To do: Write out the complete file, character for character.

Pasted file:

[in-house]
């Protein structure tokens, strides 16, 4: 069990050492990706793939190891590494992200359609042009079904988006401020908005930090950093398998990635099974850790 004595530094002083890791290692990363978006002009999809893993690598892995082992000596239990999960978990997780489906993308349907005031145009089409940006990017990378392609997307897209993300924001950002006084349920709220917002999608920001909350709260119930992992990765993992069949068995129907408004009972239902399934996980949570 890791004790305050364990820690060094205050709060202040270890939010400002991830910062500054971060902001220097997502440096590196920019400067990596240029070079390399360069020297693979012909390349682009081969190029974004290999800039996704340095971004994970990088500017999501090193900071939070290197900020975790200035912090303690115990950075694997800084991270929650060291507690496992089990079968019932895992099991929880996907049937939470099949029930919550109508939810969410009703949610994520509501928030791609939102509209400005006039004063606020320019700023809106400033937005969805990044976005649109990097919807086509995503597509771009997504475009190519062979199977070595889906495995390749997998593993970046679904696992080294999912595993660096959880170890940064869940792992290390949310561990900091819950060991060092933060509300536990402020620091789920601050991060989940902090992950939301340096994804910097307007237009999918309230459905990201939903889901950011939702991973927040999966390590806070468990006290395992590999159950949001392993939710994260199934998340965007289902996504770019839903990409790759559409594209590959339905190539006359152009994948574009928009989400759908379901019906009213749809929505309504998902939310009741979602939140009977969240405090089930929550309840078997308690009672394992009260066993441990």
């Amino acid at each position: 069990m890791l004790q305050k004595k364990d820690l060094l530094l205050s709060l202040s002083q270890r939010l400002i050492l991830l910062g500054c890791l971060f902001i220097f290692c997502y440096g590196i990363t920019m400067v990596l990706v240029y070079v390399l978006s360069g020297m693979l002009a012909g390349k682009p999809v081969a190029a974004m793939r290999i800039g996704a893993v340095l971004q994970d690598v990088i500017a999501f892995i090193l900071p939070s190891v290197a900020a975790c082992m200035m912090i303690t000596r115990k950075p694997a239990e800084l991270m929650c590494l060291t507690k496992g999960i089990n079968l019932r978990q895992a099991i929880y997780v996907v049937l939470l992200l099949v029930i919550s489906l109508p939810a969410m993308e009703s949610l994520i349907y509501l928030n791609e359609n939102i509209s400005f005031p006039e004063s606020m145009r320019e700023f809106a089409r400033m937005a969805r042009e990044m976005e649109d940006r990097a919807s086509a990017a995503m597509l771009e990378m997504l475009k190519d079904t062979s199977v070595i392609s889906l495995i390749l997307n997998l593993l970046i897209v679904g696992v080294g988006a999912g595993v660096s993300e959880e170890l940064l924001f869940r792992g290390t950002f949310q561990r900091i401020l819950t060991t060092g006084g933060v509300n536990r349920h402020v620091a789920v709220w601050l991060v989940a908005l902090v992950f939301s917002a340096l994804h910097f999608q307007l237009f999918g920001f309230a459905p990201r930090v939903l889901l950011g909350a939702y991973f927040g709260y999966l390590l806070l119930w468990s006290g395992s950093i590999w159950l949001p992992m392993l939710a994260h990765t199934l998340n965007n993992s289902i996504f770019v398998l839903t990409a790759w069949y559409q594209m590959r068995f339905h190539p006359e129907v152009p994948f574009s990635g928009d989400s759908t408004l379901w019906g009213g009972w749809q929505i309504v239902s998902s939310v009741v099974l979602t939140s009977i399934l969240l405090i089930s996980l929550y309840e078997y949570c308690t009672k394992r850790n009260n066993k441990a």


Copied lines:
[in-house]
């Protein structure tokens, strides 16, 4: 069990050492990706793939190891590494992200359609042009079904988006401020908005930090950093398998990635099974850790 004595530094002083890791290692990363978006002009999809893993690598892995082992000596239990999960978990997780489906993308349907005031145009089409940006990017990378392609997307897209993300924001950002006084349920709220917002999608920001909350709260119930992992990765993992069949068995129907408004009972239902399934996980949570 890791004790305050364990820690060094205050709060202040270890939010400002991830910062500054971060902001220097997502440096590196920019400067990596240029070079390399360069020297693979012909390349682009081969190029974004290999800039996704340095971004994970990088500017999501090193900071939070290197900020975790200035912090303690115990950075694997800084991270929650060291507690496992089990079968019932895992099991929880996907049937939470099949029930919550109508939810969410009703949610994520509501928030791609939102509209400005006039004063606020320019700023809106400033937005969805990044976005649109990097919807086509995503597509771009997504475009190519062979199977070595889906495995390749997998593993970046679904696992080294999912595993660096959880170890940064869940792992290390949310561990900091819950060991060092933060509300536990402020620091789920601050991060989940902090992950939301340096994804910097307007237009999918309230459905990201939903889901950011939702991973927040999966390590806070468990006290395992590999159950949001392993939710994260199934998340965007289902996504770019839903990409790759559409594209590959339905190539006359152009994948574009928009989400759908379901019906009213749809929505309504998902939310009741979602939140009977969240405090089930929550309840078997308690009672394992009260066993441990």
């Amino acid at each position: 069990m890791l004790q305050k004595k364990d820690l060094l530094l205050s709060l202040s002083q270890r939010l400002i050492l991830l910062g500054c890791l971060f902001i220097f290692c997502y440096g590196i990363t920019m400067v990596l990706v240029y070079v390399l978006s360069g020297m693979l002009a012909g390349k682009p999809v081969a190029a974004m793939r290999i800039g996704a893993v340095l971004q994970d690598v990088i500017a999501f892995i090193l900071p939070s190891v290197a900020a975790c082992m200035m912090i303690t000596r115990k950075p694997a239990e800084l991270m929650c590494l060291t507690k496992g999960i089990n079968l019932r978990q895992a099991i929880y997780v996907v049937l939470l992200l099949v029930i919550s489906l109508p939810a969410m993308e009703s949610l994520i349907y509501l928030n791609e359609n939102i509209s400005f005031p006039e004063s606020m145009r320019e700023f809106a089409r400033m937005a969805r042009e990044m976005e649109d940006r990097a919807s086509a990017a995503m597509l771009e990378m997504l475009k190519d079904t062979s199977v070595i392609s889906l495995i390749l997307n997998l593993l970046i897209v679904g696992v080294g988006a999912g595993v660096s993300e959880e170890l940064l924001f869940r792992g290390t950002f949310q561990r900091i401020l819950t060991t060092g006084g933060v509300n536990r349920h402020v620091a789920v709220w601050l991060v989940a908005l902090v992950f939301s917002a340096l994804h910097f999608q307007l237009f999918g920001f309230a459905p990201r930090v939903l889901l950011g909350a939702y991973f927040g709260y999966l390590l806070l119930w468990s006290g395992s950093i590999w159950l949001p992992m392993l939710a994260h990765t199934l998340n965007n993992s289902i996504f770019v398998l839903t990409a790759w069949y559409q594209m590959r068995f339905h190539p006359e129907v152009p994948f574009s990635g928009d989400s759908t408004l379901w019906g009213g009972w749809q929505i309504v239902s998902s939310v009741v099974l979602t939140s009977i399934l969240l405090i089930s996980l929550y309840e078997y949570c308690t009672k394992r850790n009260n066993k441990a």